North Korea nuclear crisis

Can Donald Trump build a united front at the UN against North Korea’s nuclear threat?

US president will be ‘extremely tough’ on North Korea when he speaks at the United Nations but will cleave closely to China on the ideological front

PUBLISHED : Tuesday, 19 September, 2017, 1:20am
UPDATED : Tuesday, 19 September, 2017, 9:33am

Donald Trump will be “extremely tough” on North Korea when he delivers a speech at the United Nations on Tuesday, and will cleave more closely to China on the ideological front as the president sees curbing Pyongyang’s nuclear ambitions as his most pressing objective.

“One of the chief regimes that will be singled out is North Korea and all of its destabilising, hostile and dangerous behaviour,” a senior White House official told reporters.

To build a united front in confronting Pyongyang, the US will focus on “outcomes, not ideologies”, the official said. The US wants “to work towards common goals with countries, not to dictate to them how to live, and not to dictate to them what kind of system of government they should have”.

Such an approach would break with Trump’s predecessor Barack Obama, whose final speech to the UN General Assembly focused on human rights, civil society and the rule of law.

Obama referred to the importance of human rights, an issue that has dogged US-China relations since the two countries established diplomatic relations in the 1970s, three times in the speech he delivered a year ago.

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Trump has fostered close ties with his Chinese counterpart Xi Jinping, reiterating a commitment to work with Beijing on the issue several times recently through direct calls and within the framework of the UN Security Council. The White House conducted its briefing soon after Xi and Trump spoke directly to reiterate their commitment to jointly confront military threats from North Korea.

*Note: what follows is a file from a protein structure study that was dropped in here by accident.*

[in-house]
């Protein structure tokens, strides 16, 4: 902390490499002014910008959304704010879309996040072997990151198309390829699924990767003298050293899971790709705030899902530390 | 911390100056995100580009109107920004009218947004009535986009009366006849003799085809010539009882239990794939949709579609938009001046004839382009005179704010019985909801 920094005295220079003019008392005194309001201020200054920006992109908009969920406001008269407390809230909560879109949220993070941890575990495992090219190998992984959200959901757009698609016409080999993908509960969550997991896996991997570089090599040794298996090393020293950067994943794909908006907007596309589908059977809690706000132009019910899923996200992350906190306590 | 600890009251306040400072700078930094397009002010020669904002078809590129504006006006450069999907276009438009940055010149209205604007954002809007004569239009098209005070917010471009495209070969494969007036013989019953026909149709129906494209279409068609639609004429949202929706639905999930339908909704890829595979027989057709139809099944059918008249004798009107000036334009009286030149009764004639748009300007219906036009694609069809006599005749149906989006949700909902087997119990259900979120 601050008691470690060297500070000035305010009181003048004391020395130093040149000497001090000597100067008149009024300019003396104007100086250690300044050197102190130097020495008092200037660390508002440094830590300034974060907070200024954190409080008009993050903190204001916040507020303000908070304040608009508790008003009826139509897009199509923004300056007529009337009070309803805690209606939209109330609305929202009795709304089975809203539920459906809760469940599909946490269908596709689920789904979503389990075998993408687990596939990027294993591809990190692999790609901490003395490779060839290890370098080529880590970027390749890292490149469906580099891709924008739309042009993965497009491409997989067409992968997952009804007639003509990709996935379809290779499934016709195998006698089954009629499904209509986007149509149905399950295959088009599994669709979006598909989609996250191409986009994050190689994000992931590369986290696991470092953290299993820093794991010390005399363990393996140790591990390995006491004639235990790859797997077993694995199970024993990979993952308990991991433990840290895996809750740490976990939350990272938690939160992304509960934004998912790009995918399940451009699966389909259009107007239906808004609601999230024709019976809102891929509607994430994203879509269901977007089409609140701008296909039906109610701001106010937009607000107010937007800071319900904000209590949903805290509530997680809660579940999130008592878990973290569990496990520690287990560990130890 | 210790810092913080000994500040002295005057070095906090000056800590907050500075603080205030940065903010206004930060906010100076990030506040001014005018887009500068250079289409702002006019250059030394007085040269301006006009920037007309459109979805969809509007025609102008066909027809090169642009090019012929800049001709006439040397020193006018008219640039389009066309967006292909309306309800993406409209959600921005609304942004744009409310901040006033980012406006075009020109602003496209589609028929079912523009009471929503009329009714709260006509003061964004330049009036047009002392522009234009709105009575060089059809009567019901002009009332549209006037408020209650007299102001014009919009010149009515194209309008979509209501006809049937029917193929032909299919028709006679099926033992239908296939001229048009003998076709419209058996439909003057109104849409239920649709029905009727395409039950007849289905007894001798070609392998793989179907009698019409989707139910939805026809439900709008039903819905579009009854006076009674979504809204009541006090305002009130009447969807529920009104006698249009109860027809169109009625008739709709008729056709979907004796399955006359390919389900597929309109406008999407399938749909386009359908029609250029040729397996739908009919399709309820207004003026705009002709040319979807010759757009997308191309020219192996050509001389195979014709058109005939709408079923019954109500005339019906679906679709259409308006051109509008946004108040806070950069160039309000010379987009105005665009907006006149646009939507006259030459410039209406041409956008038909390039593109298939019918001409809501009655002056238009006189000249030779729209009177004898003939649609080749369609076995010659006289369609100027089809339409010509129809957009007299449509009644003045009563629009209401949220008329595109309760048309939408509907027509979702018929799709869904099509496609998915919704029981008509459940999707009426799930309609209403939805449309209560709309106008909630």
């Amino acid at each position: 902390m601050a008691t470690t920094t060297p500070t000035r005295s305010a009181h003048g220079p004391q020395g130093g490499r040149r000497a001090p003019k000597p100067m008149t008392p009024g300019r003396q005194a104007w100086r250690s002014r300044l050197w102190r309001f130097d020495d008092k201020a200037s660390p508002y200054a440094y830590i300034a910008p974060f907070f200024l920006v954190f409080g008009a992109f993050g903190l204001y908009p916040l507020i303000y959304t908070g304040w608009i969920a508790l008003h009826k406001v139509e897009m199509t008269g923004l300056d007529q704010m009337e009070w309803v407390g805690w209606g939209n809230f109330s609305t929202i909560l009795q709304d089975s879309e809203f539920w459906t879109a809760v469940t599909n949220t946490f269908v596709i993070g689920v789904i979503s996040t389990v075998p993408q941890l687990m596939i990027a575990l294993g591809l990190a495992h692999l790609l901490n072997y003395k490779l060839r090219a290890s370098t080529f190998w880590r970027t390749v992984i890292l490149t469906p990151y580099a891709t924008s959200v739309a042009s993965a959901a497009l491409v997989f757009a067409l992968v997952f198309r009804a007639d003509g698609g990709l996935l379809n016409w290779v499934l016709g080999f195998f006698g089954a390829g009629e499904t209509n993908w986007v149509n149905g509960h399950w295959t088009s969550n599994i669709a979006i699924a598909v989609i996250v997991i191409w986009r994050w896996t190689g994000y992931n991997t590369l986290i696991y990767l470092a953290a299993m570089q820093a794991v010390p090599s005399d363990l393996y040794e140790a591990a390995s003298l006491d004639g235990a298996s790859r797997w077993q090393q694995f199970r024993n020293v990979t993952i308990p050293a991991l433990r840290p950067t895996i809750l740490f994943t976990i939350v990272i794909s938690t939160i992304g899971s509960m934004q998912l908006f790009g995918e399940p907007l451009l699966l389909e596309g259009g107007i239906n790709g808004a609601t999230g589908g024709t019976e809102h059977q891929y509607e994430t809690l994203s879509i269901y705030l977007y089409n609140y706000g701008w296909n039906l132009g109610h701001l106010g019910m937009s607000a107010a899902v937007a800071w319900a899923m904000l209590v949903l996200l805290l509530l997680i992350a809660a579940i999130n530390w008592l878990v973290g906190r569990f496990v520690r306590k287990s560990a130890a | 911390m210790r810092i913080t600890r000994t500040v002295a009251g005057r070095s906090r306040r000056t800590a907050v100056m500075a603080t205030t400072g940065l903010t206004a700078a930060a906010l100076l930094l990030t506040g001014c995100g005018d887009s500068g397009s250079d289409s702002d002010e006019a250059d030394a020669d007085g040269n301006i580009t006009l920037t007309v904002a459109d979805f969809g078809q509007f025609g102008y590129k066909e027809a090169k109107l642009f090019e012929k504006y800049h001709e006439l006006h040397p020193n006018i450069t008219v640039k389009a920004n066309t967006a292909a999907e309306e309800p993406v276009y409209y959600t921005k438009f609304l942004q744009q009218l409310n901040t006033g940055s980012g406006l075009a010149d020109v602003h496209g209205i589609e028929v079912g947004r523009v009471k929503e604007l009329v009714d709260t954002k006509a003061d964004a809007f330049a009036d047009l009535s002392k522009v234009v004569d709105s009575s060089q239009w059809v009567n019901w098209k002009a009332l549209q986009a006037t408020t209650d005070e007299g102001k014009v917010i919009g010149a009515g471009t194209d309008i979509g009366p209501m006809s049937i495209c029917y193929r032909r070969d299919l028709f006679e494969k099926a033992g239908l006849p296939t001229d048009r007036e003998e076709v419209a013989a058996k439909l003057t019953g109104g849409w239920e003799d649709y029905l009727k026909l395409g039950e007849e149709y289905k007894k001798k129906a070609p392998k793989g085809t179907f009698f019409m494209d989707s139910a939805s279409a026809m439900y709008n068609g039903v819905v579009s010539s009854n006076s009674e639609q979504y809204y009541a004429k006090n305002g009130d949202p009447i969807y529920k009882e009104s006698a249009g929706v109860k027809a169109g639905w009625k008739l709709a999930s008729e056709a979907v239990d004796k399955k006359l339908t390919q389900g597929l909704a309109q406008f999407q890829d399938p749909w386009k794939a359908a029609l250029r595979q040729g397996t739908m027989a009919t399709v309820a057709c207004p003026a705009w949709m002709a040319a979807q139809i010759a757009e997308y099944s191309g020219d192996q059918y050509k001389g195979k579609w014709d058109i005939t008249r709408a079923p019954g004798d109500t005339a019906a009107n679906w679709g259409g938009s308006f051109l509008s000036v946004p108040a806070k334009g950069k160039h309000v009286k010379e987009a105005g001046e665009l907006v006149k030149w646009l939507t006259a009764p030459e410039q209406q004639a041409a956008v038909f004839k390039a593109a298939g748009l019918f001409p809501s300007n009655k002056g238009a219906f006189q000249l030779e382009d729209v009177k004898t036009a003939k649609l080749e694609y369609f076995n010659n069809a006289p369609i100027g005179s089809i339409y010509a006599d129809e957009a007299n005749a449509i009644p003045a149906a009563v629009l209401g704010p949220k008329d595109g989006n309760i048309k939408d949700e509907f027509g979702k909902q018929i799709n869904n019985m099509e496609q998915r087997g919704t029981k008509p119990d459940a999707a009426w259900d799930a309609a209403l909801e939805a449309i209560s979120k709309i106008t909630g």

In a second phone call between the two leaders in as many weeks, “the two leaders committed to maximising pressure on North Korea through vigorous enforcement of United Nations Security Council resolutions”, according to a White House statement.

Xi and Trump “discussed Trump’s visit to China later this year and the Korean Peninsula situation over the phone late Monday,” China’s state news agency Xinhua said in a report.

Traditionally an ally and close trading partner to North Korea, China nonetheless supported new sanctions resolutions brought forward by the US last week. The latest moves were curtailed trade in energy products with Pyongyang, which cut supplies of refined petroleum fuel by more than half, and a complete ban on the country’s textile exports.

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Textiles had been North Korea’s largest earner of hard currency after coal, iron ore and other minerals, trade of which was targeted in a sanctions resolution supported by China last month. The two most recent resolutions aim to cut North Korea’s export earnings by about US$2.3 billion annually.

Still, Trump’s UN address will likely include some jabs at China, particularly with respect to Beijing’s enforcement of existing sanctions against North Korea and bilateral trade and investment issues.

“We will talk as well about the enablement of the North Korean regime and what that means,” the White House official said, touching on an issue that has been a sore point between Trump’s administration and China. “Other nations must do their part to confront the threat.”

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The official spoke of multiple threats to American sovereignty including “trade and international arrangements that haven’t properly considered US interests”.

However strong it might be, Sino-US cooperation hasn’t yet subdued Pyongyang.

After North Korea sparked global condemnation with its sixth nuclear test then fired a second missile over Japan in less than a month, state media said Pyongyang is seeking an “equilibrium” of military force with the US.

North Korea’s leader, Kim Jong-un, said the country was close to the goal of completing its nuclear force and should use all state power to finish as it has “nearly reached the terminal”, the official KCNA news agency reported.

Trump and Xi will have more time to discuss the trade and sanctions enforcement when the two meet, as planned, in November for their second summit.

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Xi said “Beijing attaches great importance to Trump’s state visit to China, and called on both sides to work closely, so as to ensure a fruitful trip and motivate further development of China-US relations”, according to the Xinhua report.

Trump announced last week that he intends to visit China, Japan and South Korea later this year, which would be his first trip to Asia as president. Trump said a US delegation would likely make the trip in November.